Philadelphia based tenor saxophonist Victor North has roots in Seattle and Alaska, moving to Philly some twenty five years ago after attending Rutgers University. In that time, he has established himself as a prominent voice on the fertile Philly scene, performing with the late Joey DeFancesco, Orrin Evans’ Captain Black Big Band, Charles Fambrough, Terrell Stafford and a variety of others. North is a powerful presence on the tenor, a straight ahead player with an eclectic view of the music. He doesn’t perform in Seattle all that often, take advantage of this opportunity. Band TBA

Emmet Cohen Trio

Thu May 30 – Sun Jun 2, 7:30 & 9:30 PM / Jazz Alley

It seems as though pianist Emmet Cohen has been around forever. He is frequently booked at major festivals and clubs on an international scale, and for good reason- he is a technically brilliant player with a seemingly endless vocabulary steeped in beatific melody. Yet Cohen is just thirty years of age, with a vital energy and peerless vision of what straight ahead jazz is and will be in the future. 

Cohen hits Jazz Alley with bassist Joey Ranieri and drummer Kyle Poole in tow for what should amount to a sizzling ninety minute set each of the four nights of his run. The only regret may be that the run doesn’t include a Tuesday evening, as he has a history of hitting the late-night jam session at the Owl ‘n Thistle. If you are a straight ahead jazz fan that loves genius musicianship, this is the gig for you.

Photo Credit: Lisa Hagen Glynn

Machado Mijiga Trio

Fri & Sat May 31 – Jun 1, 7:30 PM / Seattle Jazz Fellowship- 109 S. Main St.

Machado Mijiga is a Portland based drummer / composer who has a close connection to the new wave of young jazz artists in Seattle. Making his second SJF appearance, Mijiga will perform in trio mode with one of those Seattle players in pianist Dylan Hayes. Veteran first-call bassist Michael Glynn completes the trio, in an environment where listeners will be able to witness his elegance as a soloist in ample portions. Mijiga’s style is intricate in form, polyrhythmic at times and nuanced in pure energy. At this point in his career, he is stylistically diverse, still in search of a true voice as he well should be. All of that musical gathering will be pared down to the moment at hand in trio mode, with Hayes’ harmonic imagination creating shapes for bass and drums to interact with. The date ends an active and broad ranging month of programming at the Seattle Jazz Fellowship.

Photo Credit: Jim Levitt

Phil Sparks Quintet

Jun 6, 7:30 PM / Seattle Jazz Fellowship- 109 S. Main St.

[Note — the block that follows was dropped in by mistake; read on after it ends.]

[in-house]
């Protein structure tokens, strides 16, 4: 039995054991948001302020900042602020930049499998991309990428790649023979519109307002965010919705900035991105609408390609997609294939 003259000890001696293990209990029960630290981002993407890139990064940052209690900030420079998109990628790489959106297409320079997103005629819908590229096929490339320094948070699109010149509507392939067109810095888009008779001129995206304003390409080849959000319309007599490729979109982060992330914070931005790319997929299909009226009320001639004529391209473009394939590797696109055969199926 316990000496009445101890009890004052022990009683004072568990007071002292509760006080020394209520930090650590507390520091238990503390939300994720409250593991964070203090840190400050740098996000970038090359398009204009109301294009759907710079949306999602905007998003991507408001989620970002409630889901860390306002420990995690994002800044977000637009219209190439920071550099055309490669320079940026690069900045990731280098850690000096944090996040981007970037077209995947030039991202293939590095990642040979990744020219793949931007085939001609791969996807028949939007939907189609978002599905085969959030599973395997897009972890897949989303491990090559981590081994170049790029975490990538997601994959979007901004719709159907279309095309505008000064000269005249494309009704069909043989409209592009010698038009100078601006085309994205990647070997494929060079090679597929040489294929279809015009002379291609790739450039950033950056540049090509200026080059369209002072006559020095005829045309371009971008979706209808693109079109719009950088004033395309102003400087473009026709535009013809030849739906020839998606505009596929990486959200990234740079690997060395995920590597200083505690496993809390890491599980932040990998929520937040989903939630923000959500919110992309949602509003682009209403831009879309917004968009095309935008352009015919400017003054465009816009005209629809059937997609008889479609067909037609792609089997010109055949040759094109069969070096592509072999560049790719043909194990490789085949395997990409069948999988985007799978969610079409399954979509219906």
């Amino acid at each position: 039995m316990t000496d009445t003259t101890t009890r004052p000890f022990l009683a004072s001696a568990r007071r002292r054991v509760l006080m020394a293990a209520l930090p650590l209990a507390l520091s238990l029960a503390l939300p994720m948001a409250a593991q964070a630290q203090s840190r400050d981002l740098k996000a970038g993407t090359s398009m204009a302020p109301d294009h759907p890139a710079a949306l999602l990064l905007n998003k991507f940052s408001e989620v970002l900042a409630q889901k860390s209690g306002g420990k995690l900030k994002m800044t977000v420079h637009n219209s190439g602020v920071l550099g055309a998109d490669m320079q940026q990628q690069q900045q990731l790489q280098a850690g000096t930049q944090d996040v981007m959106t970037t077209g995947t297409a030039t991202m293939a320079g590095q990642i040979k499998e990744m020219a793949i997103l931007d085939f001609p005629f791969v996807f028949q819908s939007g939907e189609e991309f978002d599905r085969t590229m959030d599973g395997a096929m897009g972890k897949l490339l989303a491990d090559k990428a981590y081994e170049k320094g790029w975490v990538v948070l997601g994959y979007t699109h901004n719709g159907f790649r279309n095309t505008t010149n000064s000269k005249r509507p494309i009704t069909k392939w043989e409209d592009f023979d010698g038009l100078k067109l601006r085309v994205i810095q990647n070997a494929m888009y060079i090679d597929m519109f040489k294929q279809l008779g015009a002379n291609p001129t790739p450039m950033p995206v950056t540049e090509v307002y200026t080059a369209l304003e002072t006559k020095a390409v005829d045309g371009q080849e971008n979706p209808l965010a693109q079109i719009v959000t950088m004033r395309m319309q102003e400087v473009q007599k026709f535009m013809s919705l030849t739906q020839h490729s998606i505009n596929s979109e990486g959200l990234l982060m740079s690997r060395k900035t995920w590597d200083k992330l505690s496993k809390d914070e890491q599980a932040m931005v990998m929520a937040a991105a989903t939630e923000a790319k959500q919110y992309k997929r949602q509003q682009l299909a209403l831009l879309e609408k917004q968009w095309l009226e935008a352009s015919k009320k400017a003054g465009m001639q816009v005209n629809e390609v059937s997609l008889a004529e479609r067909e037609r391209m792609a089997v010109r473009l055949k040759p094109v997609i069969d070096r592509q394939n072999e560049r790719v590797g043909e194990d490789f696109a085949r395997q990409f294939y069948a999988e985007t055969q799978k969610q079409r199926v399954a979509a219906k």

Seattle Jazz Hall of Fame bassist Phil Sparks has been seen on Seattle stages performing with the top shelf of city musicians over the past thirty plus years. His dedication to craft and all-in performance mode is unquestioned and has been illuminated by bandleaders from Hadley Caliman to Matt Jorgensen. Here, Sparks is the bandleader, assembling a cast of musicians with a considerable history together, 

Trumpeter Nathan Breedlove wanders north from Tacoma, bringing with him a history performing with Lionel Hampton, David Murray and the legendary Skatalites. Steve Griggs brings a boss sound on tenor to the front line. Sparks leads a formidable rhythm section with pianist Ryan Burns and drummer Stefan Schatz. I suspect this gig will be about playing “tunes,” and played expertly by a band of real pros. The hang should be formidable as well!

Monty Alexander “The Real Deal” Celebrating his 80th Birthday and New Album Release

Thu Jun 6 – Sun Jun 9, 7:30 & 9:30 PM / Jazz Alley

The great pianist Monty Alexander has covered a plethora of sounds emanating from the Caribbean to all points north and west. Now celebrating a new album and his 80th birthday, he returns to Seattle with bassist Luke Sellick and drummer Jason Brown, applying the aesthetic of his collective musical spirit. Alexander has performed here so often, his arrival may not seem out of the ordinary. But remember, opportunities to see legends of the genre perform live become fewer and far between as time wears on. A good opportunity to lift your spirit and witness a historic artist in an intimate space.

Photo Credit: Jim Levitt

Bill Anschell “Rumbler” Quartet

Fri & Sat Jun 7-8, 7:30 PM / Seattle Jazz Fellowship- 109 S. main St.